I've realized that as our memory fades, photos become anchors to life events. I used photos to help fill in the blanks and to keep memories from evolving into happenings that didn't really happen. I started to live through the camera lens, and didn't enjoy the richness of the actual moment.
With your marriage being such a momentous occasion in your life, it's important to document the big day properly. After all, when you're reminiscing over tying the knot with your loved one, you don't want to look back at your sole wedding album and grimace at every memory.
Come on! You were having fun a second ago. Geez, you're so literal...a few minutes ago. Remember way back then? Ah, the laughter. You don't have to be having a great time right now, you just have to look like you're having a great time.
In a fair and truly gender-equitable world, there would be an equal assortment of nude shots featuring both genders, and we wouldn't be conditioned to perceive of them as anything other than damn fine.
Halloween, a time to push the limits in editing photographs, a chance to break the rules and to have so much fun doing it. Every year, my daughter and her friends pose to provide images of imaginary characters in an imaginary world. I just love creating these images year after year.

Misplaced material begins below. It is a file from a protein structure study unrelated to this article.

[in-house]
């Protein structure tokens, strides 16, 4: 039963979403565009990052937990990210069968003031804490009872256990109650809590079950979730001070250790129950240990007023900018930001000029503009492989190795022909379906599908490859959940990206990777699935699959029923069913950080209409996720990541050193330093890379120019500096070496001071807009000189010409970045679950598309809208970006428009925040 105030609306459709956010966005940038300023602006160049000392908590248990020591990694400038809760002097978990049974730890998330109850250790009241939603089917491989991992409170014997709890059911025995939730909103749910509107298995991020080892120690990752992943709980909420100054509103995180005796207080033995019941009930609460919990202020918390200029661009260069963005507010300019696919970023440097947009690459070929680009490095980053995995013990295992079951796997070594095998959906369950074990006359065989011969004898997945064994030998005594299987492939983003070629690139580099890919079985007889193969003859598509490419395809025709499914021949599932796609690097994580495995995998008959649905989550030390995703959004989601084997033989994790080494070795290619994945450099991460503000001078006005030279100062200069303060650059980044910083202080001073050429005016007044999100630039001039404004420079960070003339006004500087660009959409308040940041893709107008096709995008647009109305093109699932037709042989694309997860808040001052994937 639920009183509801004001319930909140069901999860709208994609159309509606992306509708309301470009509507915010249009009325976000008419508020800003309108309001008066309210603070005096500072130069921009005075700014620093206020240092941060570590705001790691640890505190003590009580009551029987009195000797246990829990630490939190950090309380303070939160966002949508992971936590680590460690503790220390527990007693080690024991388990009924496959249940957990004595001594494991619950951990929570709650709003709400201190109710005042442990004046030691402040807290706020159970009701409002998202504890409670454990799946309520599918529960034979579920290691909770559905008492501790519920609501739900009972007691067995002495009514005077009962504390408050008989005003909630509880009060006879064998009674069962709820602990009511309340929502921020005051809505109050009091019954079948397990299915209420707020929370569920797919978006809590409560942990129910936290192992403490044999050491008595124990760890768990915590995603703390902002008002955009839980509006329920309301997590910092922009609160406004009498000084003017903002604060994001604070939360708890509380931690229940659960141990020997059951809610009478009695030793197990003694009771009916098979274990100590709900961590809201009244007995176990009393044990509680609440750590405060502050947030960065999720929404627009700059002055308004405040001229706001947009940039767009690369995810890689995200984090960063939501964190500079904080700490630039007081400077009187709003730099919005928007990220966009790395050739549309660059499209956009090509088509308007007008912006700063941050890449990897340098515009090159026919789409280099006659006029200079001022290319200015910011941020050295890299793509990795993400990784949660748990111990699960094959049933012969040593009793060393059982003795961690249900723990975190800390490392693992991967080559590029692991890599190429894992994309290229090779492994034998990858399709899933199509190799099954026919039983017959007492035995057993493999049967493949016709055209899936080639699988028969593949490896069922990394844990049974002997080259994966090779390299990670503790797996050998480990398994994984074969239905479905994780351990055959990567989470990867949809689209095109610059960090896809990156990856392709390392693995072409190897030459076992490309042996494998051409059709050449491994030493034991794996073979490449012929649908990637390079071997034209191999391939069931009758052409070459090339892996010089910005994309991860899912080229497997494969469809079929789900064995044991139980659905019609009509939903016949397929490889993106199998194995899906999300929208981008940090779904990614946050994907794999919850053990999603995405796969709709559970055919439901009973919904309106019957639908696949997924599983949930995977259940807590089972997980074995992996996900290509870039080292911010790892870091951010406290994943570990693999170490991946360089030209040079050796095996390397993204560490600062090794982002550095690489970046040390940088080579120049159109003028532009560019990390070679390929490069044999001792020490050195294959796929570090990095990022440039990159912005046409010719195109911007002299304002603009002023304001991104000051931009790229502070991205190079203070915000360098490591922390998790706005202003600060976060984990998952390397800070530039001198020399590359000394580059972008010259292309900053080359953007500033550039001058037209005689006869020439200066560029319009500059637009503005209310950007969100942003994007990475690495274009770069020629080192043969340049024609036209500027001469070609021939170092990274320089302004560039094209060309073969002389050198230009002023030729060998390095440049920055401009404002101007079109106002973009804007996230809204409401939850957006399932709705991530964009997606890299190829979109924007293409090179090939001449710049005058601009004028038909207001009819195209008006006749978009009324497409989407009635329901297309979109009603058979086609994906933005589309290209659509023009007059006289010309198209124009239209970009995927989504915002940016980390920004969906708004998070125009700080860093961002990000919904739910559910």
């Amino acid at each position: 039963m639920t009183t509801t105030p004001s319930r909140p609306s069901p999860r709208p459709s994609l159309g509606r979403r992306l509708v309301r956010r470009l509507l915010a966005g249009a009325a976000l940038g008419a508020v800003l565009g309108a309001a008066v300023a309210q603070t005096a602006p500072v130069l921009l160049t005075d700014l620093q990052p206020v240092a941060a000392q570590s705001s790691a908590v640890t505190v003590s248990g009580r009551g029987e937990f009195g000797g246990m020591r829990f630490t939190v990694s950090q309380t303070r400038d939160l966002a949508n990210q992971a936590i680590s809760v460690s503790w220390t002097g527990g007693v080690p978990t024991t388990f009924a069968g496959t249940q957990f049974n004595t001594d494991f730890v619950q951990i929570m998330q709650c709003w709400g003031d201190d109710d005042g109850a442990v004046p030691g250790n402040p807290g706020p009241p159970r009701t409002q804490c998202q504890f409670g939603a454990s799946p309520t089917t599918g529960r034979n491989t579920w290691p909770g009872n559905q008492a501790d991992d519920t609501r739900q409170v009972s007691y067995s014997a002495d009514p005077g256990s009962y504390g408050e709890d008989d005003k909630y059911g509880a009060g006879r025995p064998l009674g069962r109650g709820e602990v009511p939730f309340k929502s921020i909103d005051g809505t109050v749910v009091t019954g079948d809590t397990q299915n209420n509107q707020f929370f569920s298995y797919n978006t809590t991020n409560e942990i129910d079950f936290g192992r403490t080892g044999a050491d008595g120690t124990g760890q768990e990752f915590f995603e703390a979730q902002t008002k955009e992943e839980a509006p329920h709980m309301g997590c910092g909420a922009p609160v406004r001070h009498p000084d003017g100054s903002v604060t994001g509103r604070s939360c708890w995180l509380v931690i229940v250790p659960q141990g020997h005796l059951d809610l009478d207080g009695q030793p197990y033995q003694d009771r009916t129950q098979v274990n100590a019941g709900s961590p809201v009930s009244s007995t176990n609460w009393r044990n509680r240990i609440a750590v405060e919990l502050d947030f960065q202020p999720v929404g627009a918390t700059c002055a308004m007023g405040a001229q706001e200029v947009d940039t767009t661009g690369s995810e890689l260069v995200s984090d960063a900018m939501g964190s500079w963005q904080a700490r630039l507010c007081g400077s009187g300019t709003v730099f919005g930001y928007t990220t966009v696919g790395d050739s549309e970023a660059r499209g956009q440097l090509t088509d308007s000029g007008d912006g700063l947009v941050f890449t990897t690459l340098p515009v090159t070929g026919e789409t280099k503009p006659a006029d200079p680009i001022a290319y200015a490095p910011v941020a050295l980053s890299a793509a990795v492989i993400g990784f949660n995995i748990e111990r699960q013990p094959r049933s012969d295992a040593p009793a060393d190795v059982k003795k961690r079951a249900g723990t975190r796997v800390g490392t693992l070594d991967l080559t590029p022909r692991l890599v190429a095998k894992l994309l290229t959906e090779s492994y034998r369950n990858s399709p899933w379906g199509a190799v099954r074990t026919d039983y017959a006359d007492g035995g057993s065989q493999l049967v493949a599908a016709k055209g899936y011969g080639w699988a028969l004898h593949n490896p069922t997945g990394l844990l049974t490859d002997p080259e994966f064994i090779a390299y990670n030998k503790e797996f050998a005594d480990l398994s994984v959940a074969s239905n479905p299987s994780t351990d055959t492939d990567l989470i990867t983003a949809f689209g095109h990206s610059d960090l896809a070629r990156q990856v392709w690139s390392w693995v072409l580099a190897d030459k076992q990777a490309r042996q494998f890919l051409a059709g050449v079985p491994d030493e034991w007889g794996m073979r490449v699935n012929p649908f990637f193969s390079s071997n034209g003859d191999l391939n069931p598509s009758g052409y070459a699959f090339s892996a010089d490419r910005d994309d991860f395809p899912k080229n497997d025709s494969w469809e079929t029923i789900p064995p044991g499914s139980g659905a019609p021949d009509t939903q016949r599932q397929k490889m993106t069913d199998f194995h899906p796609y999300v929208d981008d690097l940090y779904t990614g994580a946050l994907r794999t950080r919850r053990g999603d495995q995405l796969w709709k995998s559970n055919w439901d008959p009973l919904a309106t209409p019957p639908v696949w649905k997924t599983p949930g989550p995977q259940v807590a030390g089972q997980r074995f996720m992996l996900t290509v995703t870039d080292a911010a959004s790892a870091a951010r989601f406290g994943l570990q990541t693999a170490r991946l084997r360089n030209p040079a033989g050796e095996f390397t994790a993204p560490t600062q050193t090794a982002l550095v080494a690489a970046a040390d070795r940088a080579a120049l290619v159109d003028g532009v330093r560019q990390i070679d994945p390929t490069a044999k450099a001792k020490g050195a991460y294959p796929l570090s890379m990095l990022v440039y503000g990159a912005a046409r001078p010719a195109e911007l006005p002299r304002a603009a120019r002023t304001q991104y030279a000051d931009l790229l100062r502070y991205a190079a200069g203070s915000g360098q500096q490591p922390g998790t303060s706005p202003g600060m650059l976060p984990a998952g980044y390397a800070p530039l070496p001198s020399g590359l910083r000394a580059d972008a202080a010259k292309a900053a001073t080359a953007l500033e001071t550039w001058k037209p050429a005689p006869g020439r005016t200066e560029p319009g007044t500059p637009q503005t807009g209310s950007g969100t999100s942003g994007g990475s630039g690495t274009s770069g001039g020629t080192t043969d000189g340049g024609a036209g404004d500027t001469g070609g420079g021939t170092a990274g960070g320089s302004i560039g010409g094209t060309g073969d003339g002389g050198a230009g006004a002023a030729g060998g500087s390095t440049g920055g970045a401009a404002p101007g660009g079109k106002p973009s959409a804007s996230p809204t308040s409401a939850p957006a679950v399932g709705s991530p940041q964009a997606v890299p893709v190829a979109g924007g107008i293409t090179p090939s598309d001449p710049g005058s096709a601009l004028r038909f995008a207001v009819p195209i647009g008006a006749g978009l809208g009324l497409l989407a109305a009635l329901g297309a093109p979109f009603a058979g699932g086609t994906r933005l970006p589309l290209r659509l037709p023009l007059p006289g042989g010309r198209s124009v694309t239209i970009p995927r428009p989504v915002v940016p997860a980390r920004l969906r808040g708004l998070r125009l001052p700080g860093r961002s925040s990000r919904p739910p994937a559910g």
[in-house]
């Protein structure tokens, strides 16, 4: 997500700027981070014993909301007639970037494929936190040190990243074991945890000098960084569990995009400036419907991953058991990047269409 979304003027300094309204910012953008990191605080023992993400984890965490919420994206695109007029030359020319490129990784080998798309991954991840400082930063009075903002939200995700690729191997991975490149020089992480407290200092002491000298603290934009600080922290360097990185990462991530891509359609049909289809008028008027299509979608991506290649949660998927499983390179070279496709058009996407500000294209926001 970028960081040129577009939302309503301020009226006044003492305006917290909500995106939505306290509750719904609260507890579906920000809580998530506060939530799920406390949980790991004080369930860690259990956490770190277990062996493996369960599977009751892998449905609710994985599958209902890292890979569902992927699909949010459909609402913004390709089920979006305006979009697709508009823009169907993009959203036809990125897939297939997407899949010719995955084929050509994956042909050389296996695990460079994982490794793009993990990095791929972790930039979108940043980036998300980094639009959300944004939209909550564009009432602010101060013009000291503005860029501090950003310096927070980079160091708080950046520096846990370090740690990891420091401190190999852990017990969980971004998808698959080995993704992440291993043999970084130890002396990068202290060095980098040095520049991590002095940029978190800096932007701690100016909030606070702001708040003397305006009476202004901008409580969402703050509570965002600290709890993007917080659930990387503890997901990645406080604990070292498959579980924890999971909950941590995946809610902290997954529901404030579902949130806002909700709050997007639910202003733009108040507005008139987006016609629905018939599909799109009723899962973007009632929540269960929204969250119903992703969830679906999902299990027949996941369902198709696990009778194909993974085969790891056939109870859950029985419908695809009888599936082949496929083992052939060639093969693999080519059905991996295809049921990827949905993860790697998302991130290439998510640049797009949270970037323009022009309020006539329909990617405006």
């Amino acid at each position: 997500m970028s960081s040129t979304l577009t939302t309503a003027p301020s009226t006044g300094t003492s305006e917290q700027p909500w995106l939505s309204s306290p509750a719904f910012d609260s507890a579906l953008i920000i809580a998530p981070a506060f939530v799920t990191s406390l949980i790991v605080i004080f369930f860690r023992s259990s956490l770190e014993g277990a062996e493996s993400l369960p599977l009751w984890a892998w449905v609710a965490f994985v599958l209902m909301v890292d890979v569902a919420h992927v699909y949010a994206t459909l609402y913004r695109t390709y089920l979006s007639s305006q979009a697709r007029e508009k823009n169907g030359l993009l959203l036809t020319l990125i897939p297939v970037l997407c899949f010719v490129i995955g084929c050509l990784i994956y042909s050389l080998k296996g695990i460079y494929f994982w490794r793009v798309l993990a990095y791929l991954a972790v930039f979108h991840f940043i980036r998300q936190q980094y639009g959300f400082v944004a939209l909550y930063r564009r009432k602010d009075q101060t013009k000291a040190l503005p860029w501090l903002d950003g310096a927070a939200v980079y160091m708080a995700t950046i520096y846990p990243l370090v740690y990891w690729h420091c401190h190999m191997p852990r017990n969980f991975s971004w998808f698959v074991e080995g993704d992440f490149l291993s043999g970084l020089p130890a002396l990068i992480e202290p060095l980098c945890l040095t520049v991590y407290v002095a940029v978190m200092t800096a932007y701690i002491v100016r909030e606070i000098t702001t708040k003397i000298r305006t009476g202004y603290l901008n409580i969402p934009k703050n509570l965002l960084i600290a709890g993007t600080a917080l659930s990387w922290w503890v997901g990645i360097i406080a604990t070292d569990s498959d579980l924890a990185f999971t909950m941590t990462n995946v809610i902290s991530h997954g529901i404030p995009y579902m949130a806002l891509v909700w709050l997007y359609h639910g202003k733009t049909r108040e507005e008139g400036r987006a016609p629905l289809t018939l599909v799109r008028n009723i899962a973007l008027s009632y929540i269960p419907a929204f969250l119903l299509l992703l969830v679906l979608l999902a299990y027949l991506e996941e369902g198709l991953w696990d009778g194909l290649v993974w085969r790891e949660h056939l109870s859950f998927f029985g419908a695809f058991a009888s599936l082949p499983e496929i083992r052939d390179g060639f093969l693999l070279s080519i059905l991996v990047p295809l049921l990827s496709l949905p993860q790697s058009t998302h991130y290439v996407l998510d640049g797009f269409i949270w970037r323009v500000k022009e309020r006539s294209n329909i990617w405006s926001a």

It's a simple question, one that many of us ask ourselves at some point. While scrolling through #tbt photos on Instagram, Danielle Delph, a Portland-based artist, had an epiphany: she wanted to explore the idea concretely.
In life we tend to look at the success of others and wonder if our story could ever resemble theirs. So many people turn the other cheek and accept a life of mediocrity, but it doesn't have to be this way. Chris Ozer proves that where there's a will there's a way.
Where does all the time go? Does it sit in a plastic bin of photos, waiting to be let out like a genie in a bottle, taking me back to moments I would never remember without these glossy images to remind me?